Wednesday, September 26, 2007

Korea in Niles

Niles, Illinois, is a little to the east of our usual orbits, but we were there recently, and took the opportunity to visit a Super H Mart. It was, I think, the largest ethnic supermarket I've ever been to in the United States -- which is saying something. Later I heard that this particular Super H Mart had taken over the space from Kmart, just a change in letters, it seems, and the space did look big enough to have been a Kmart.

The ethnicity in this case is Korean, and Yuriko wanted to go because there's much overlap between Korean and Japanese foods, and the same items in Korean markets hereabouts tend to be cheaper than at the Japanese supermarket in Arlington Heights. When we went in Super H Mart, it didn't look that large at first, but the further you got into the store, the bigger it revealed itself to be. The supermarket proper takes up most of the space, but wrapped around the supermarket in an L shape was a mall of other, much small stores -- clothes, electronics, Korean books and DVDs, toys, even a small spot that would set up a water cooler in your home or office.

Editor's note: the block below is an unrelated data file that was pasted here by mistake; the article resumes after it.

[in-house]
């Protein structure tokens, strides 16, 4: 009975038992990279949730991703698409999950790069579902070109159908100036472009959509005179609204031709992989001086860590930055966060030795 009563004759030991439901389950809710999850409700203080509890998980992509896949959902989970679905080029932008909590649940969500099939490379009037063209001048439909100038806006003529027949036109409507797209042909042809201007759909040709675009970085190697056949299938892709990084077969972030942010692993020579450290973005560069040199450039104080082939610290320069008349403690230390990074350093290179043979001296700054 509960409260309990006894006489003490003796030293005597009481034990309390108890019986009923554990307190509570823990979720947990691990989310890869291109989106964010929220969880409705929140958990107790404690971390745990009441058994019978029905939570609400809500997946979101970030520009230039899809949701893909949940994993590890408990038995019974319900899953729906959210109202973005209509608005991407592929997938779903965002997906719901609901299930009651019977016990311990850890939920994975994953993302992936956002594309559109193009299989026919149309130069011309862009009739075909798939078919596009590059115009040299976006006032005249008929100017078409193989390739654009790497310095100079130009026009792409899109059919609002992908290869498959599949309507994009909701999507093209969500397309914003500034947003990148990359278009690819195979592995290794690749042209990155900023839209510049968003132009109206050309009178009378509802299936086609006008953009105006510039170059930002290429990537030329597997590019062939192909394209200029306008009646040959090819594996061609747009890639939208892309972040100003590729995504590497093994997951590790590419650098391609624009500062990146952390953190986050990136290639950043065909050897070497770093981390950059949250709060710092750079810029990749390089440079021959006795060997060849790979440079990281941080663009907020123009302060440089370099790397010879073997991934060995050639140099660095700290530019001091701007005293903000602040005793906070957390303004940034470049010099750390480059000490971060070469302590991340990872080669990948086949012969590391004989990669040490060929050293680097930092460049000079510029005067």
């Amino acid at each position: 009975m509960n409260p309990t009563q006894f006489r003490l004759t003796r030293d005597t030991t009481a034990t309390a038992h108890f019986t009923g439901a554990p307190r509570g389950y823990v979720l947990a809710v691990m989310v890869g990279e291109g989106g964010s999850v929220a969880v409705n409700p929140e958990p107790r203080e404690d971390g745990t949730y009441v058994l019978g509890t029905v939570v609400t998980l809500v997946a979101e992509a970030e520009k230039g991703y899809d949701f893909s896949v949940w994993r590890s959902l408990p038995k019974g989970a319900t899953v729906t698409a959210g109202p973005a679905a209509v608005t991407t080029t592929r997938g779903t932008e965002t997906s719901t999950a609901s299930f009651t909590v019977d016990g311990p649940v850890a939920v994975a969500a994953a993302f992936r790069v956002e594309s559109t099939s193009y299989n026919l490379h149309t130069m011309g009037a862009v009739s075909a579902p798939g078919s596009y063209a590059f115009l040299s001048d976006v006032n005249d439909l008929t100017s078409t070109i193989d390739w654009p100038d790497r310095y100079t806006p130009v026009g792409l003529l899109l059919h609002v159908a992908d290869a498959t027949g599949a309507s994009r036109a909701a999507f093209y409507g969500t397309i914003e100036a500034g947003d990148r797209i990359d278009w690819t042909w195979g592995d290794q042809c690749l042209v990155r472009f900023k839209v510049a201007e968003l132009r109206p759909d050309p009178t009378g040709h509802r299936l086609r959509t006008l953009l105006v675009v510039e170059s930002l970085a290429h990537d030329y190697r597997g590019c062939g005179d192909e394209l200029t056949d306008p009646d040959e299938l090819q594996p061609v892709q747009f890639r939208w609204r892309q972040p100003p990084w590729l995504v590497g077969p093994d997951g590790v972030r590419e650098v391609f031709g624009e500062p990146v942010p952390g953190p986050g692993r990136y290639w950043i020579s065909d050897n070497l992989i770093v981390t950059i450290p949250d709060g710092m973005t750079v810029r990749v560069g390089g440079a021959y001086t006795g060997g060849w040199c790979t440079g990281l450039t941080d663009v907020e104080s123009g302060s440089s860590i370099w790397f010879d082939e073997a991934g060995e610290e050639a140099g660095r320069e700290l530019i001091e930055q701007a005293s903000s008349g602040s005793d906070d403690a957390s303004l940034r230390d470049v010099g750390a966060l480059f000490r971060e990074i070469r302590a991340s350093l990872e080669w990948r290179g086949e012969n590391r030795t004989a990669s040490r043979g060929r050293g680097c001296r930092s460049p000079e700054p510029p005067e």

I felt like I was in Korea. Or at least in Asia. For one thing, I was one of only a handful of Caucasians, which is a constant in Asia. More than that, the supermarket aisles were Asian width, which I'd guess to be about two-thirds the size of supermarket aisles in the United States. This has the effect of intensifying a crowd, and Asia has an intensity of crowds. Though subtitled in English, the signage was mainly hangul, and at the check-out line, instead of lighted numbers to mark an open register, there were lamps arcing over the check-out aisle whose light bulbs were either glowing or not. I don't know if that's particularly Korean or Asian, but it certainly isn't American.

We left with fresh squid, fish cakes, mushrooms, mochi, soft tofu, chestnuts, and a huge wad of kimchi -- enough to fill two empty kimchi bottles we had here at home. Super H Mart's kimchi was $8, while these two bottles bought full from a nearby Korean grocery store in Schaumburg would be $12. Which tells me that Super H Mart, like many large retail players, has a competitive advantage against smaller shops.

A quick on-line check tells me that there are currently 24 Super H Marts, with four more in the works. I would have thought that more of them would be on the West Coast, but in fact most are on the East Coast -- it started in Queens, and is still headquartered in New York.


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